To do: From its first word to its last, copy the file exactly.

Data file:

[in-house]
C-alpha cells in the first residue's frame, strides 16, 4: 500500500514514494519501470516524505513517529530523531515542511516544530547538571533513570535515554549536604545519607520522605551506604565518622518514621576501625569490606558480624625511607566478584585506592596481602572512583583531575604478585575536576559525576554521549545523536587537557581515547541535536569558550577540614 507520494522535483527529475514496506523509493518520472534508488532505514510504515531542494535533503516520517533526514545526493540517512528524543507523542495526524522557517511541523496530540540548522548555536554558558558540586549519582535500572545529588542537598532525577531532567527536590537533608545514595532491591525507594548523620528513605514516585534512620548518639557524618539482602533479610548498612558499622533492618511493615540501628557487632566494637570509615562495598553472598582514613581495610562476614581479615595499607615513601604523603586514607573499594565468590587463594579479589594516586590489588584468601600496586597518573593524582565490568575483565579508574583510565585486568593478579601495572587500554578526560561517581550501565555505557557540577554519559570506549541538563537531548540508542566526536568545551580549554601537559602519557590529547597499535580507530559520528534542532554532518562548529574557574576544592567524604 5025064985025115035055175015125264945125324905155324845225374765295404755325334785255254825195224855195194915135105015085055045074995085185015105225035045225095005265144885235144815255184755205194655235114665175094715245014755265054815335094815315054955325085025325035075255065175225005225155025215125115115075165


[in-house]
C-alpha cells in the first residue's frame, strides 16, 4: 500500500514514494519501470516524505513517529530523531515542511516544530547538571533513570535515554549536604545519607520522605551506604565518622518514621576501625569490606558480624625511607566478584585506592596481602572512583583531575604478585575536576559525576554521549545523536587537557581515547541535536569558550577540614 507520494522535483527529475514496506523509493518520472534508488532505514510504515531542494535533503516520517533526514545526493540517512528524543507523542495526524522557517511541523496530540540548522548555536554558558558540586549519582535500572545529588542537598532525577531532567527536590537533608545514595532491591525507594548523620528513605514516585534512620548518639557524618539482602533479610548498612558499622533492618511493615540501628557487632566494637570509615562495598553472598582514613581495610562476614581479615595499607615513601604523603586514607573499594565468590587463594579479589594516586590489588584468601600496586597518573593524582565490568575483565579508574583510565585486568593478579601495572587500554578526560561517581550501565555505557557540577554519559570506549541538563537531548540508542566526536568545551580549554601537559602519557590529547597499535580507530559520528534542532554532518562548529574557574576544592567524604 5025064985025115035055175015125264945125324905155324845225374765295404755325334785255254825195224855195194915135105015085055045074995085185015105225035045225095005265144885235144815255184755205194655235114665175094715245014755265054815335094815315054955325085025325035075255065175225005225155025215125115115075165